discovers that she is pregnant. Her pregnancy progresses rapidly, severely
weakening her. She nearly dies giving birth to her and Edward's half-vampirehalf-human daughter, Renesmee. Edward injects Bella with his venom to save
her life and turns her into a vampire. A vampire from another coven sees
Renesmee and mistakes her for an "immortal child". She informs the Volturi,
as the existence of such beings violates vampire law. The Cullens gather
vampire witnesses who can verify that Renesmee is not an immortal child.
After an intense confrontation, the Cullens and their witnesses convince the
Volturi that the child poses no danger to vampires or their secret, and they
are left in peace by the Volturi.

Main characters
See also: List of Twilight characters
Bella Swan: The protagonist of the series, teenager Bella is a perpetually
clumsy "danger magnet" with dark brown hair and brown eyes. She is often
portrayed as having low self-esteem and unable to comprehend Edward's
love for her. She has an immunity to supernatural abilities involving the mind,
such as Edward's mind-reading ability. After her transformation into a vampire
in the saga's fourth installment, Bella acquires the ability to shield both
herself and others from "mental harm" from other vampires.
Edward Cullen: Edward is a vampire who lives with a coven of like-minded
vampires known as the Cullen family, who feed on animals rather than
humans. Over the course of the Twilight series, Edward falls in love with,
marries, and then has a child with Bella. At first, Edward feels a mutual hatred
toward Jacob Black because of his love for Bella, but in Breaking Dawn, he
comes to see Jacob as a brother and friend. Like some vampires, Edward has
a supernatural ability: mind reading. It allows him to read anyone's thoughts
within a few miles' radius. Bella is immune to his power as a human, but
learns how to lower this "shield" after her transformation to a vampire.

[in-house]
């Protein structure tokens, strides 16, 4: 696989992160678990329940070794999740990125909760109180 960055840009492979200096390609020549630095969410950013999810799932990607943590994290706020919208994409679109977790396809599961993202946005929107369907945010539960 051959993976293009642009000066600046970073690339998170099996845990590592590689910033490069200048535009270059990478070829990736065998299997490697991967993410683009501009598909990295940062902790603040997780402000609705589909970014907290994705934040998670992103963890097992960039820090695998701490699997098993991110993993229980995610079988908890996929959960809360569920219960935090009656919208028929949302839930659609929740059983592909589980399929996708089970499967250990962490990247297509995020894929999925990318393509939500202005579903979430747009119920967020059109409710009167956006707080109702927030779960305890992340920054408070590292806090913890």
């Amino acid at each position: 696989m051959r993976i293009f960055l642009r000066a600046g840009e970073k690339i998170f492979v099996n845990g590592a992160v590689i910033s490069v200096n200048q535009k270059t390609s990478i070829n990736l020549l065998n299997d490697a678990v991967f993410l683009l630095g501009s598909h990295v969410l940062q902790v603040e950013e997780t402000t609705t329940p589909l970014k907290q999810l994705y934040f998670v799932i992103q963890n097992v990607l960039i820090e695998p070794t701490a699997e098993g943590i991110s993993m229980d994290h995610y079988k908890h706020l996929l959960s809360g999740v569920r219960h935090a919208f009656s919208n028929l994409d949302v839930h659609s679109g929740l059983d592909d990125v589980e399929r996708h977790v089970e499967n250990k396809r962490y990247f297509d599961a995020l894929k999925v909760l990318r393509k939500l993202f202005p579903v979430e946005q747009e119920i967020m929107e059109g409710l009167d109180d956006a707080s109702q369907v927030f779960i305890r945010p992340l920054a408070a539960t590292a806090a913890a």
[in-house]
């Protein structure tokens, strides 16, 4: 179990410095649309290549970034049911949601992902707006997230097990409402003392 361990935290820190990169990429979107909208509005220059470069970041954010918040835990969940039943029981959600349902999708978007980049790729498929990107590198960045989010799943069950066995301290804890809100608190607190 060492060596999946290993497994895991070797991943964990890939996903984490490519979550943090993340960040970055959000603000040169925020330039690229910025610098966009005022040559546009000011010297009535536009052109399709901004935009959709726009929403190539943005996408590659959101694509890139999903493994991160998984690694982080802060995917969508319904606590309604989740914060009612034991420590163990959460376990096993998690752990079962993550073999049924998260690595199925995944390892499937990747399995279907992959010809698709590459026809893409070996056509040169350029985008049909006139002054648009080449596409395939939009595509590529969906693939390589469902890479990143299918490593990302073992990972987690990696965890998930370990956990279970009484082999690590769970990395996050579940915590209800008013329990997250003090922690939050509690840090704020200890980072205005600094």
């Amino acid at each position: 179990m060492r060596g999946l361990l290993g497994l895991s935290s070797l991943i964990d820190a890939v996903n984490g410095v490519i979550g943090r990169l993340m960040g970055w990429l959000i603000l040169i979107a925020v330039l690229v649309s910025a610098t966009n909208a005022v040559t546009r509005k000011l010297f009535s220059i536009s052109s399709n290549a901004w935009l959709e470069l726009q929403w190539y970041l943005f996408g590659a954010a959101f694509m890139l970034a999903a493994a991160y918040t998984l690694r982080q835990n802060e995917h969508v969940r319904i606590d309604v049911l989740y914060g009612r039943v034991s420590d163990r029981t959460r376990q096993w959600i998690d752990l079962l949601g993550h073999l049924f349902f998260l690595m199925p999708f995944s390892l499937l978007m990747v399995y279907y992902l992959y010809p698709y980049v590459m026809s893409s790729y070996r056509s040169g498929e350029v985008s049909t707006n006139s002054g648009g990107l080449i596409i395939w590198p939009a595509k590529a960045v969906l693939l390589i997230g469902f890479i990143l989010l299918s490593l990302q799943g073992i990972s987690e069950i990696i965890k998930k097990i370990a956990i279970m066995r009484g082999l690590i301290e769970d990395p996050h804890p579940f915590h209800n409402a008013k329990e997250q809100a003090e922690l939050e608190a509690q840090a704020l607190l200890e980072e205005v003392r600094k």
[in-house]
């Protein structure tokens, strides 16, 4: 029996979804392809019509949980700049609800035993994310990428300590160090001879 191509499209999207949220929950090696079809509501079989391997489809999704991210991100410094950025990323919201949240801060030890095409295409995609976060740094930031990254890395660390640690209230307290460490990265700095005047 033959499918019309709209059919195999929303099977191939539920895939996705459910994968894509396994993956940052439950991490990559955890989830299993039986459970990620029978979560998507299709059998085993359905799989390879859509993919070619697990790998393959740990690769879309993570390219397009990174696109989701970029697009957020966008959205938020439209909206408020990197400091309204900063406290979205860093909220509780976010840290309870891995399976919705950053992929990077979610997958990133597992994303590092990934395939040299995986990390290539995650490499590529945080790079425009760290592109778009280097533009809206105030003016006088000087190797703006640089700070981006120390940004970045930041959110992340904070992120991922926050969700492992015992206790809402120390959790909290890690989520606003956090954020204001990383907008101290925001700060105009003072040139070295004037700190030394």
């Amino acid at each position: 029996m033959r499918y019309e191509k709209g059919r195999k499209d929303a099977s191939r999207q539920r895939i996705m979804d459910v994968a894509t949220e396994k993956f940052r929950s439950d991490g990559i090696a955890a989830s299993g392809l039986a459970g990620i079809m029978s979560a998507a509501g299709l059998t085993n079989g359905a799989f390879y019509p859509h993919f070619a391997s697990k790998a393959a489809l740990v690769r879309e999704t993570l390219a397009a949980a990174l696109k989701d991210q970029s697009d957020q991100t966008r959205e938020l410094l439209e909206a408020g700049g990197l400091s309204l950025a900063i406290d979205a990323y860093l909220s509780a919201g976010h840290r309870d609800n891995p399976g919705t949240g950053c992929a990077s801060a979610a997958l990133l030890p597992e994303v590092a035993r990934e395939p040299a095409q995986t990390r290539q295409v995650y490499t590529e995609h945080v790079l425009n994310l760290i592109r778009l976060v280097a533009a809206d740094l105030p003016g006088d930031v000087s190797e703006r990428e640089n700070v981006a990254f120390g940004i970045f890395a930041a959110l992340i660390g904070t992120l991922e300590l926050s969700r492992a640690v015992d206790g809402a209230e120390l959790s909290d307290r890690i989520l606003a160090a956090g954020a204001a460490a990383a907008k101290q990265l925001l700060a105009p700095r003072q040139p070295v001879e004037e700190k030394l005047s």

Jacob Black: A minor character in the first novel, Jacob is introduced as a
member of the Quileute tribe. He resurfaces in New Moon with a larger role
as Bella's best friend as she struggles through her depression over losing
Edward. Although he is in love with Bella, she initially sees him as just her
best friend. He and other tribe members can shape-shift into wolves. In
Eclipse Bella realizes that she loves Jacob, though her feelings for him are
overpowered by her love for Edward Cullen. In Breaking Dawn, Jacob finds a
soul mate in Bella and Edward's baby daughter, Renesmee, ridding him of his

heartache for Bella.

Inspiration and themes


According to the author, her books are "about life, not death" and "love, not
lust".[14] Each book in the series was inspired by and loosely based on a
different literary classic: Twilight on Jane Austen's Pride and Prejudice, New
Moon on Shakespeare's Romeo and Juliet, Eclipse on Emily Bront's
Wuthering Heights, and Breaking Dawn on a second Shakespeare play, A
Midsummer Night's Dream.[15] Meyer also states that Orson Scott Card and
L. M. Montgomery's Anne of Green Gables series are a big influence on her
writing.[12] As for the Cullens, she based them on her own family.[16]

Other major themes of the series include choice and free will.[12][17] Meyer
says that the books are centered around Bella's choice to choose her life on
her own, and the Cullens' choices to abstain from killing rather than follow
their temptations: "I really think that's the underlying metaphor of my
vampires. It doesn't matter where you're stuck in life or what you think you
have to do; you can always choose something else. There's always a different
path."[17]

Meyer, a Mormon, acknowledges that her faith has influenced her work. In
particular, she says that her characters "tend to think more about where they
came from, and where they are going, than might be typical."[11] Meyer also
steers her work from subjects such as sex, despite the romantic nature of the
novels. Meyer says that she does not consciously intend her novels to be
Mormon-influenced, or to promote the virtues of sexual abstinence and
spiritual purity, but admits that her writing is shaped by her values, saying, "I
don't think my books are going to be really graphic or dark, because of who I
am. There's always going to be a lot of light in my stories."[18]